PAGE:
After about a year at the job, the help desk manager had me helping on calls when needed, but I was mostly going around and coaching other Tier 1 techs on how to resolve issues that are very suitable for T1 techs to handle and to stop escalating tickets to Tier 2 so often. Too many stupid issues were pushed to T2 because T1 didn’t know how to resolve them and no one was around to really train them.

I did this for about a year. I got a lot of T1 techs up to a reasonable level, but what I didn’t realize was that my own metrics were bad compared to all other T1 techs. Most T1 techs would usually handle thirty-five calls a day on average and close around twenty tickets a day, but with my manager having me walk the floor and help others, I handled around ten calls a day and closed around ten tickets a day. In my position, I was given a $.50 raise and therefore made more than the other T1 techs because I was considered a lead.

Around the two-year mark of my working at the company, in comes new upper management. They want to make an example of how good they are and they want to weed out the bad employees. This “big wig” manager runs his metric data and sees that I’m paid more, but I produce fewer results. He wants to fire me on the spot to set an example. Thankfully, my immediate manager takes the bullet.

Manager: “It was my call to pull [My Name] off the phones to help others. You shouldn’t fire him for my decision.”

Big Wig: “Put him back on the phones. If I don’t see any good results, I’m going to fire him.”

My manager pulls me off to the side the next morning.

Manager: “I have to put you back on the phones because your metrics aren’t good. I took the blame for my decision to pull you from the phones. I want to make sure I don’t lose you as an employee.”

Most T1 techs, as I stated earlier, average around thirty-five calls a day and close around twenty tickets a day. On my first day back on the phones — which is hard to get through — because I have so many T1 techs wanting me to come and help them — I take seventy-four calls and close out fifty-two tickets. This is a normal day for me; I just hammer out calls and close out tickets.

The very next morning, the big wig manager walks past me and pats me on the shoulder.

Big Wig: “Keep up the good work!”

My immediate manager sits and talks with me.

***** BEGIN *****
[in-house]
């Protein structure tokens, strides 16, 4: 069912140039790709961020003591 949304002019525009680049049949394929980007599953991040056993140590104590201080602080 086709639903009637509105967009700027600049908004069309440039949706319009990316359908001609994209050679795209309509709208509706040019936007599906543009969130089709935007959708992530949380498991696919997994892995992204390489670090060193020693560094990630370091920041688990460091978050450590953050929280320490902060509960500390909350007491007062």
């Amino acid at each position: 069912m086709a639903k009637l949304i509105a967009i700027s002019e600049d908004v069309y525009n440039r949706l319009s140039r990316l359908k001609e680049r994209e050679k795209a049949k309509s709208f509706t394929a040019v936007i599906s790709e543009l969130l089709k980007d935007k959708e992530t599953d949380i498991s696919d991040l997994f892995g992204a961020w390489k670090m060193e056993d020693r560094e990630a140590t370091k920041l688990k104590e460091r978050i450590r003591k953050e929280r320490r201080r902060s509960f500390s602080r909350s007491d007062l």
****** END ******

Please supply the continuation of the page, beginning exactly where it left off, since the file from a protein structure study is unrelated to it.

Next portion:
Manager: “I’m thrilled that you were able to put [Big Wig] in his place by blowing the rest of the help desk out of the water with your metrics! I walked into [Big Wig]’s office earlier with my chest puffed out and told him that it felt awesome to straight-up tell the new management team that was the reason why I took you off the phones — so you could help other T1 techs, so we’d handle more issues and take more calls as a team and not just rely on you to pick up the slack.”

A short while later, I was promoted to Tier 2 because I handled harder stuff that most other T2 techs didn’t know how to do. Then, I became the T2 lead, and the story kind of repeats itself. In came new management, and the whole song and dance started again.

Thankfully, I left the place right when the third new management team took over a few years later.

“Good Client”. Sure.

, , , , | Right | January 2, 2022

I work in customer service in a call center for three well-known car brands.

Customer: “My engine broke and has to be replaced. I want you to pay for the repair. This is clearly a manufacturing defect, and I’m a good client!”

Normally, we help loyal/good clients who have done their car’s maintenance on the brand. Often, we do not even care that it has been on the brand, simply that the procedures indicated by the brand have been done. So, we opened the process and contacted the repairman so that he could send us the maintenance invoices and the repair invoice so that we could analyze how much to contribute.

The car was twelve years old, had around 500,000 km (over 300,000 miles) on it, and had had six maintenances done; it should have had twelve. The customer had chosen the most expensive engine possible, and the repair cost more than €10,000.

We had that process open for two weeks because the client kept calling demanding that we pay him 100% of the repair. Obviously, we did not pay him anything. He ended up threatening to take us to court. We told him that a better option was to buy a new car with the money he would spend on lawyers to win that case. We haven’t heard from him again… for now, at least.